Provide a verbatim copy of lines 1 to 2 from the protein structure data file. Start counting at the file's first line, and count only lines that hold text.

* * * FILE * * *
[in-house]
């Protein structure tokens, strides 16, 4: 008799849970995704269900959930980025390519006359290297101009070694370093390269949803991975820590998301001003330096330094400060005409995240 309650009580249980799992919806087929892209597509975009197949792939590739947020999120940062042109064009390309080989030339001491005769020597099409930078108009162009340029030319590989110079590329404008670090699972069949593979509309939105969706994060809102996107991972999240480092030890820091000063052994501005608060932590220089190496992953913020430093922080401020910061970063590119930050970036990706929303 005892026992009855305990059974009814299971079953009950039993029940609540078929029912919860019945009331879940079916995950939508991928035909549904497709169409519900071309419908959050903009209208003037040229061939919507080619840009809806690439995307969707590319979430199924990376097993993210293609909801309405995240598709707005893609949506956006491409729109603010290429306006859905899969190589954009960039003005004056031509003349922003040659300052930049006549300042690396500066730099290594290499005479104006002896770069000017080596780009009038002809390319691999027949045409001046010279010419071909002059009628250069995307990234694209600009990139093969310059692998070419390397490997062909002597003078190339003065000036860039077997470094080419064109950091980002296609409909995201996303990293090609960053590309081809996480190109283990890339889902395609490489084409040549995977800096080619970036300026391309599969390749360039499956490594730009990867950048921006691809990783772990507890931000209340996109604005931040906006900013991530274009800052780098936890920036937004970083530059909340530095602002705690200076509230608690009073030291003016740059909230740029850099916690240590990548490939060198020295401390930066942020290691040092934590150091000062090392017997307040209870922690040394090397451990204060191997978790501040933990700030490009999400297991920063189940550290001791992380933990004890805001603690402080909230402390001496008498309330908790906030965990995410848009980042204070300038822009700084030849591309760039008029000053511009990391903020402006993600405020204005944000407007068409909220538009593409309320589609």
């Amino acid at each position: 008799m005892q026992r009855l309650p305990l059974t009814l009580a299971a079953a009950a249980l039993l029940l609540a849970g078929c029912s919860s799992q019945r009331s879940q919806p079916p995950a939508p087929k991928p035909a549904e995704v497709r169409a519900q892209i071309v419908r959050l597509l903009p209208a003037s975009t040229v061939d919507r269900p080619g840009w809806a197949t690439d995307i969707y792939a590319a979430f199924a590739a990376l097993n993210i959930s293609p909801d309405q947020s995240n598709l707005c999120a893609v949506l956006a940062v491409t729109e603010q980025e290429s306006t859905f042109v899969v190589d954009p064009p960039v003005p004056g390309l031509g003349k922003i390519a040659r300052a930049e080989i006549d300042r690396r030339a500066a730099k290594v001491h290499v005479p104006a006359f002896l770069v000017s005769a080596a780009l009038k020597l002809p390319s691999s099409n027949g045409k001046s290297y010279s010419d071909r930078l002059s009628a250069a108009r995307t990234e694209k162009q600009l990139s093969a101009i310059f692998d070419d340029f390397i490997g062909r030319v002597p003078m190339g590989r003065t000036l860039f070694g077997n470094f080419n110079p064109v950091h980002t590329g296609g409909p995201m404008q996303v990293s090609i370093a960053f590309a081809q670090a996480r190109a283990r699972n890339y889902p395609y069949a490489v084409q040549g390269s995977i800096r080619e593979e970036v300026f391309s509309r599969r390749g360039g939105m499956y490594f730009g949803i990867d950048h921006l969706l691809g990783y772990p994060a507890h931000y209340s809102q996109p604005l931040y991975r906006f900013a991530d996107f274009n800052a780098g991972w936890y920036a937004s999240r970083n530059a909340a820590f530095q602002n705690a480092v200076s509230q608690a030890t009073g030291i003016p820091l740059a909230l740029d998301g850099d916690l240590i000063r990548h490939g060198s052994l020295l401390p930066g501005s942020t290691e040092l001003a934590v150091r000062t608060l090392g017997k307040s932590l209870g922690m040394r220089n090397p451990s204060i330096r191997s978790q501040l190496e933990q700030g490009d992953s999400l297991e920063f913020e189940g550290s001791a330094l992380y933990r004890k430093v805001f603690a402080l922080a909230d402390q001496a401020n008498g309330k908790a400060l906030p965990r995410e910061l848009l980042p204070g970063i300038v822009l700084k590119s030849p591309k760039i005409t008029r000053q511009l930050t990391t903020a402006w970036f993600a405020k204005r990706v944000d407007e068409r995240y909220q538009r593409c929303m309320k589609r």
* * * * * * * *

[in-house]
């Protein structure tokens, strides 16, 4: 008799849970995704269900959930980025390519006359290297101009070694370093390269949803991975820590998301001003330096330094400060005409995240 309650009580249980799992919806087929892209597509975009197949792939590739947020999120940062042109064009390309080989030339001491005769020597099409930078108009162009340029030319590989110079590329404008670090699972069949593979509309939105969706994060809102996107991972999240480092030890820091000063052994501005608060932590220089190496992953913020430093922080401020910061970063590119930050970036990706929303 005892026992009855305990059974009814299971079953009950039993029940609540078929029912919860019945009331879940079916995950939508991928035909549904497709169409519900071309419908959050903009209208003037040229061939919507080619840009809806690439995307969707590319979430199924990376097993993210293609909801309405995240598709707005893609949506956006491409729109603010290429306006859905899969190589954009960039003005004056031509003349922003040659300052930049006549300042690396500066730099290594290499005479104006002896770069000017080596780009009038002809390319691999027949045409001046010279010419071909002059009628250069995307990234694209600009990139093969310059692998070419390397490997062909002597003078190339003065000036860039077997470094080419064109950091980002296609409909995201996303990293090609960053590309081809996480190109283990890339889902395609490489084409040549995977800096080619970036300026391309599969390749360039499956490594730009990867950048921006691809990783772990507890931000209340996109604005931040906006900013991530274009800052780098936890920036937004970083530059909340530095602002705690200076509230608690009073030291003016740059909230740029850099916690240590990548490939060198020295401390930066942020290691040092934590150091000062090392017997307040209870922690040394090397451990204060191997978790501040933990700030490009999400297991920063189940550290001791992380933990004890805001603690402080909230402390001496008498309330908790906030965990995410848009980042204070300038822009700084030849591309760039008029000053511009990391903020402006993600405020204005944000407007068409909220538009593409309320589609």